12.  The Deputy Prime Minister has told the House that "these are common-sense changes that are long overdue, and they are the basics that we must now get right".[22] We agree with the Government that changes to the parliamentary voting system, to the number of Members of the House and to the process of setting constituency boundaries are issues that must be got right. But the speed with which the Government is intent that the Parliamentary Voting System and Constituencies Bill should make progress risks undermining that aim. It is always regrettable, and generally leads to poorer legislation, when such an approach to timetabling legislation becomes a characteristic of any Government's political reforms.

1   HC Deb 22 July 2010, c 559 Back

2   HC Deb 5 July 2010, c 23 Back

3   Parliamentary Voting Systems and Constituencies Bill, Political and Constitutional Reform Committee, First Report 2010-2011 Back

4   HC Deb 6 September 2010, c 34 Back

5   Liberal Democrat Manifesto 2010 p 88 Back

6   Invitation to join the Government of Britain, The Conservative Party Manifesto 2010, p 67 Back

7   HC Deb 6 September 2010, c 45 Back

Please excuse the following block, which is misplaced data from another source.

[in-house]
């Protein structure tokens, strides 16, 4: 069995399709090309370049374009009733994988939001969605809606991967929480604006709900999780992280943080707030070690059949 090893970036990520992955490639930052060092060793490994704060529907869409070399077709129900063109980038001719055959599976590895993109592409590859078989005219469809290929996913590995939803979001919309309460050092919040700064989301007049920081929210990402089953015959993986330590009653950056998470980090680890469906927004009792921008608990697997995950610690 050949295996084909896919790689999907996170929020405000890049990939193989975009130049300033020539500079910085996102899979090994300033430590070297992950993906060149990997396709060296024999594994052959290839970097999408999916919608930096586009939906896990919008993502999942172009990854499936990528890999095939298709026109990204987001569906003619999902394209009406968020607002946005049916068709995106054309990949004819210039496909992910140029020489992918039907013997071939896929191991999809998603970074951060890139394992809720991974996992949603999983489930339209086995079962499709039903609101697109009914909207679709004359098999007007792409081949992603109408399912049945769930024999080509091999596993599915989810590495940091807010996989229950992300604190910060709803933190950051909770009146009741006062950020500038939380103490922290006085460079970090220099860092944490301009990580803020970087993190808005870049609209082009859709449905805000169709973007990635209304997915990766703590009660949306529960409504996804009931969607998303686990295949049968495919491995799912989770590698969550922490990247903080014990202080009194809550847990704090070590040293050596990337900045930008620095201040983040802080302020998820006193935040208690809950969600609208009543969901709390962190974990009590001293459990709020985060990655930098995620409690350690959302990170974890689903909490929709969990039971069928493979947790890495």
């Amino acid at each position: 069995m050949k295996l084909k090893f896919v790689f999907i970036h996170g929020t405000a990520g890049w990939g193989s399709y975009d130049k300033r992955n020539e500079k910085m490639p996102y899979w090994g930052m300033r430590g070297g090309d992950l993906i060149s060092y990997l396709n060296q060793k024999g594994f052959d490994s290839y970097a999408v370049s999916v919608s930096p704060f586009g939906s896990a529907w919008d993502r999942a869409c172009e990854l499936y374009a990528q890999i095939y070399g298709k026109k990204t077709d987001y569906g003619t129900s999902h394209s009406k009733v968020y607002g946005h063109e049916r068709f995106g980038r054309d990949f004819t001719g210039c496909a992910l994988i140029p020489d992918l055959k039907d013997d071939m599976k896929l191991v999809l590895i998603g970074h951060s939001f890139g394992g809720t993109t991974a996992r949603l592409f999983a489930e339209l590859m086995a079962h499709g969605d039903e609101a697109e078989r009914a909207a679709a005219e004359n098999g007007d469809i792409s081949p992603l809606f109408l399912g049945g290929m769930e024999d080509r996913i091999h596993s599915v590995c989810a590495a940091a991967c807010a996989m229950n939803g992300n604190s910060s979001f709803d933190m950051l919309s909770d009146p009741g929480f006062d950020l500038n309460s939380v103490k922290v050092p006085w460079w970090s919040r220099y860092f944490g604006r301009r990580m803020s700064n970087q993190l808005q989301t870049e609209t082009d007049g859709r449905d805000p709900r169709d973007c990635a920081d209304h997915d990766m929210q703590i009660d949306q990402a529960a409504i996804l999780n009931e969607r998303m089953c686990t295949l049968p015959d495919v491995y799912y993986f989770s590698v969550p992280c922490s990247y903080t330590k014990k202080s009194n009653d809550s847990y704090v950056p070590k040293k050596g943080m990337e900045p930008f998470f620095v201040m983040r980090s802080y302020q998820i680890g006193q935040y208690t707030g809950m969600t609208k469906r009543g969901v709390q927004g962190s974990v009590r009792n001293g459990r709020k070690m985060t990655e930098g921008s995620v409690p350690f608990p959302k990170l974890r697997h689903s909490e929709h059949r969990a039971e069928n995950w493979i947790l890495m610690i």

8   Invitation to join the Government of Britain, The Conservative Party Manifesto 2010, p 67


9   Liberal Democrat Manifesto 2010 p 88 Back

10   For example, HC Deb 6 September 2010, c 44 Back

11   HC Deb 6 September 2010, c 43 Back

12   The Committee stage is scheduled for 12, 18, 19 and 20 October with a further day yet to be announced at the time of publication.  Back

13   HC 358-i (2010-11) Back

14   Ev 1 Back

15   Ev 17 Back

16   Ev 26 Back

17   Ev 35 Back

18   Ev 42 Back

19   Ev 49 Back

20   Ev 67 Back

21   House of Commons Library Research paper 10/55, Oonagh Gay and Isobel White Back

22   HC Deb 6 September 2010, c 35 Back

previous page contents next page

House of Commons home page Parliament home page House of Lords home page search page enquiries index

© Parliamentary copyright 2010
Prepared 20 October 2010